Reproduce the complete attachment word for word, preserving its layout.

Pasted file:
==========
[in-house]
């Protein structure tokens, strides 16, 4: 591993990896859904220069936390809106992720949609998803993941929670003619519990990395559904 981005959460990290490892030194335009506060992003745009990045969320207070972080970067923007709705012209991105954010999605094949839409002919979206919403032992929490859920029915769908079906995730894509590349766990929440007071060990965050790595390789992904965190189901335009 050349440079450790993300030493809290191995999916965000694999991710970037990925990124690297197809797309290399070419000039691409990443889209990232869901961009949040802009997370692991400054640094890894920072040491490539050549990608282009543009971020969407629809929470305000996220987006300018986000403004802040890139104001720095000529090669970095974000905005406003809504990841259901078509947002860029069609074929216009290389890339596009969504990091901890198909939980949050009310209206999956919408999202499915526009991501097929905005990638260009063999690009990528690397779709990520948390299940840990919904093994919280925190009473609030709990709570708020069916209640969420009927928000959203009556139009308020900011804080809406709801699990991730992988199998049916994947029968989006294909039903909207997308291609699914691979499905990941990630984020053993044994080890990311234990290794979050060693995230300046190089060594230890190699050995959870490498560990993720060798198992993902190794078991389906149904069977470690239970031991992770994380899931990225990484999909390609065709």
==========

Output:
[in-house]
């Protein structure tokens, strides 16, 4: 591993990896859904220069936390809106992720949609998803993941929670003619519990990395559904 981005959460990290490892030194335009506060992003745009990045969320207070972080970067923007709705012209991105954010999605094949839409002919979206919403032992929490859920029915769908079906995730894509590349766990929440007071060990965050790595390789992904965190189901335009 050349440079450790993300030493809290191995999916965000694999991710970037990925990124690297197809797309290399070419000039691409990443889209990232869901961009949040802009997370692991400054640094890894920072040491490539050549990608282009543009971020969407629809929470305000996220987006300018986000403004802040890139104001720095000529090669970095974000905005406003809504990841259901078509947002860029069609074929216009290389890339596009969504990091901890198909939980949050009310209206999956919408999202499915526009991501097929905005990638260009063999690009990528690397779709990520948390299940840990919904093994919280925190009473609030709990709570708020069916209640969420009927928000959203009556139009308020900011804080809406709801699990991730992988199998049916994947029968989006294909039903909207997308291609699914691979499905990941990630984020053993044994080890990311234990290794979050060693995230300046190089060594230890190699050995959870490498560990993720060798198992993902190794078991389906149904069977470690239970031991992770994380899931990225990484999909390609065709």